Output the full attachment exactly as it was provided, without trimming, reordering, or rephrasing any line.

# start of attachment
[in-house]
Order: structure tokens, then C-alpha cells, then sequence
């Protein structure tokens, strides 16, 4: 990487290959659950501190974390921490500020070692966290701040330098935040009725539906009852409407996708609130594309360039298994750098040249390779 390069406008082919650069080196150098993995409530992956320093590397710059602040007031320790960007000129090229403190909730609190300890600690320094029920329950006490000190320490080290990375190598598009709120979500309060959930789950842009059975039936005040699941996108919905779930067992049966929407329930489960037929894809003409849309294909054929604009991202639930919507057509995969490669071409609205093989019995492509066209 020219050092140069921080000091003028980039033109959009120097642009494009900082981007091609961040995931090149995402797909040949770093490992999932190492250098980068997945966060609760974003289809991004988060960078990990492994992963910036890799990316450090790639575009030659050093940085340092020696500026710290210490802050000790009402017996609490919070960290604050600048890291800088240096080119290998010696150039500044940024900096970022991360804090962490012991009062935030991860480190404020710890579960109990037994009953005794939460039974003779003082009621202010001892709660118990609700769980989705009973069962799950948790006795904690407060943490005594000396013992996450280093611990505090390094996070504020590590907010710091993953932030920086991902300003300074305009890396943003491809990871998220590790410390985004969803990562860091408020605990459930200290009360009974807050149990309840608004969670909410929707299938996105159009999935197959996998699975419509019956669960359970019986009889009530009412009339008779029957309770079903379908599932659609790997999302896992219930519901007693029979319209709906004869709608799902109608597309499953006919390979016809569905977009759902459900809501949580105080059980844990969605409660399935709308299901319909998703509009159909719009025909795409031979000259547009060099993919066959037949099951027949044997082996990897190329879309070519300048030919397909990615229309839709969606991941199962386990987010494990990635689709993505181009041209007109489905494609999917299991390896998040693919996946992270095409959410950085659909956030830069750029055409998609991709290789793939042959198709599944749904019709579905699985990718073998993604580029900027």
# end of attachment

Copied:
[in-house]
Order: structure tokens, then C-alpha cells, then sequence
């Protein structure tokens, strides 16, 4: 990487290959659950501190974390921490500020070692966290701040330098935040009725539906009852409407996708609130594309360039298994750098040249390779 390069406008082919650069080196150098993995409530992956320093590397710059602040007031320790960007000129090229403190909730609190300890600690320094029920329950006490000190320490080290990375190598598009709120979500309060959930789950842009059975039936005040699941996108919905779930067992049966929407329930489960037929894809003409849309294909054929604009991202639930919507057509995969490669071409609205093989019995492509066209 020219050092140069921080000091003028980039033109959009120097642009494009900082981007091609961040995931090149995402797909040949770093490992999932190492250098980068997945966060609760974003289809991004988060960078990990492994992963910036890799990316450090790639575009030659050093940085340092020696500026710290210490802050000790009402017996609490919070960290604050600048890291800088240096080119290998010696150039500044940024900096970022991360804090962490012991009062935030991860480190404020710890579960109990037994009953005794939460039974003779003082009621202010001892709660118990609700769980989705009973069962799950948790006795904690407060943490005594000396013992996450280093611990505090390094996070504020590590907010710091993953932030920086991902300003300074305009890396943003491809990871998220590790410390985004969803990562860091408020605990459930200290009360009974807050149990309840608004969670909410929707299938996105159009999935197959996998699975419509019956669960359970019986009889009530009412009339008779029957309770079903379908599932659609790997999302896992219930519901007693029979319209709906004869709608799902109608597309499953006919390979016809569905977009759902459900809501949580105080059980844990969605409660399935709308299901319909998703509009159909719009025909795409031979000259547009060099993919066959037949099951027949044997082996990897190329879309070519300048030919397909990615229309839709969606991941199962386990987010494990990635689709993505181009041209007109489905494609999917299991390896998040693919996946992270095409959410950085659909956030830069750029055409998609991709290789793939042959198709599944749904019709579905699985990718073998993604580029900027």